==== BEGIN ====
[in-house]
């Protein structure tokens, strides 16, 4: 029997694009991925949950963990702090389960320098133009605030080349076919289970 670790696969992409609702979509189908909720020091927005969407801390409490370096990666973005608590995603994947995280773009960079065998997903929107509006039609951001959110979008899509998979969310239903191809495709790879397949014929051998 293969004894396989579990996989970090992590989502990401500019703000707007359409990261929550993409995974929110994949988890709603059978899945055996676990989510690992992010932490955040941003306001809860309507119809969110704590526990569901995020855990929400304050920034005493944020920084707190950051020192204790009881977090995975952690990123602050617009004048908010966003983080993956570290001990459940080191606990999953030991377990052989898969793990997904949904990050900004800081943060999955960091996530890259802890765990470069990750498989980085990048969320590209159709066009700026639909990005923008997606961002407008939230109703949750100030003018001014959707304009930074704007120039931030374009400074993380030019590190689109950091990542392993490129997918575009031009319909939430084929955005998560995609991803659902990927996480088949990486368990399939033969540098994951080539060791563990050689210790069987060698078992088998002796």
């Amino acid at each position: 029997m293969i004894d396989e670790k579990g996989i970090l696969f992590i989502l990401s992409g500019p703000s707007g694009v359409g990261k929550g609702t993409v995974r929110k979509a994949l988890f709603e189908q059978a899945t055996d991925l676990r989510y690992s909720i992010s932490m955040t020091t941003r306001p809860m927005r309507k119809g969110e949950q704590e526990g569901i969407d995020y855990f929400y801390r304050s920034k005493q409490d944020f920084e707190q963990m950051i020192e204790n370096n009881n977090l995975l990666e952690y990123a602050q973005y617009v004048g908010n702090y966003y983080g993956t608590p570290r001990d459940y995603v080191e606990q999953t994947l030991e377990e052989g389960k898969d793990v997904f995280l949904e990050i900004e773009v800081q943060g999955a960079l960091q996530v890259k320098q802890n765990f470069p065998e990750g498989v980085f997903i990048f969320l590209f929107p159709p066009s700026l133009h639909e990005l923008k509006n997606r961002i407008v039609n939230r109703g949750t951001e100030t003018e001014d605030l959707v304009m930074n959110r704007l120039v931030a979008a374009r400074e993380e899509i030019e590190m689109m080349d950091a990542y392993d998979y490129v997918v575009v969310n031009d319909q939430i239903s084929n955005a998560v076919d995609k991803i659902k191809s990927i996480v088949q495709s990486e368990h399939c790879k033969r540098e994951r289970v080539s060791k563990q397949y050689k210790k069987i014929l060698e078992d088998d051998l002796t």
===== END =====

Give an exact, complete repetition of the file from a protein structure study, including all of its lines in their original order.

[in-house]
């Protein structure tokens, strides 16, 4: 029997694009991925949950963990702090389960320098133009605030080349076919289970 670790696969992409609702979509189908909720020091927005969407801390409490370096990666973005608590995603994947995280773009960079065998997903929107509006039609951001959110979008899509998979969310239903191809495709790879397949014929051998 293969004894396989579990996989970090992590989502990401500019703000707007359409990261929550993409995974929110994949988890709603059978899945055996676990989510690992992010932490955040941003306001809860309507119809969110704590526990569901995020855990929400304050920034005493944020920084707190950051020192204790009881977090995975952690990123602050617009004048908010966003983080993956570290001990459940080191606990999953030991377990052989898969793990997904949904990050900004800081943060999955960091996530890259802890765990470069990750498989980085990048969320590209159709066009700026639909990005923008997606961002407008939230109703949750100030003018001014959707304009930074704007120039931030374009400074993380030019590190689109950091990542392993490129997918575009031009319909939430084929955005998560995609991803659902990927996480088949990486368990399939033969540098994951080539060791563990050689210790069987060698078992088998002796």
């Amino acid at each position: 029997m293969i004894d396989e670790k579990g996989i970090l696969f992590i989502l990401s992409g500019p703000s707007g694009v359409g990261k929550g609702t993409v995974r929110k979509a994949l988890f709603e189908q059978a899945t055996d991925l676990r989510y690992s909720i992010s932490m955040t020091t941003r306001p809860m927005r309507k119809g969110e949950q704590e526990g569901i969407d995020y855990f929400y801390r304050s920034k005493q409490d944020f920084e707190q963990m950051i020192e204790n370096n009881n977090l995975l990666e952690y990123a602050q973005y617009v004048g908010n702090y966003y983080g993956t608590p570290r001990d459940y995603v080191e606990q999953t994947l030991e377990e052989g389960k898969d793990v997904f995280l949904e990050i900004e773009v800081q943060g999955a960079l960091q996530v890259k320098q802890n765990f470069p065998e990750g498989v980085f997903i990048f969320l590209f929107p159709p066009s700026l133009h639909e990005l923008k509006n997606r961002i407008v039609n939230r109703g949750t951001e100030t003018e001014d605030l959707v304009m930074n959110r704007l120039v931030a979008a374009r400074e993380e899509i030019e590190m689109m080349d950091a990542y392993d998979y490129v997918v575009v969310n031009d319909q939430i239903s084929n955005a998560v076919d995609k991803i659902k191809s990927i996480v088949q495709s990486e368990h399939c790879k033969r540098e994951r289970v080539s060791k563990q397949y050689k210790k069987i014929l060698e078992d088998d051998l002796t």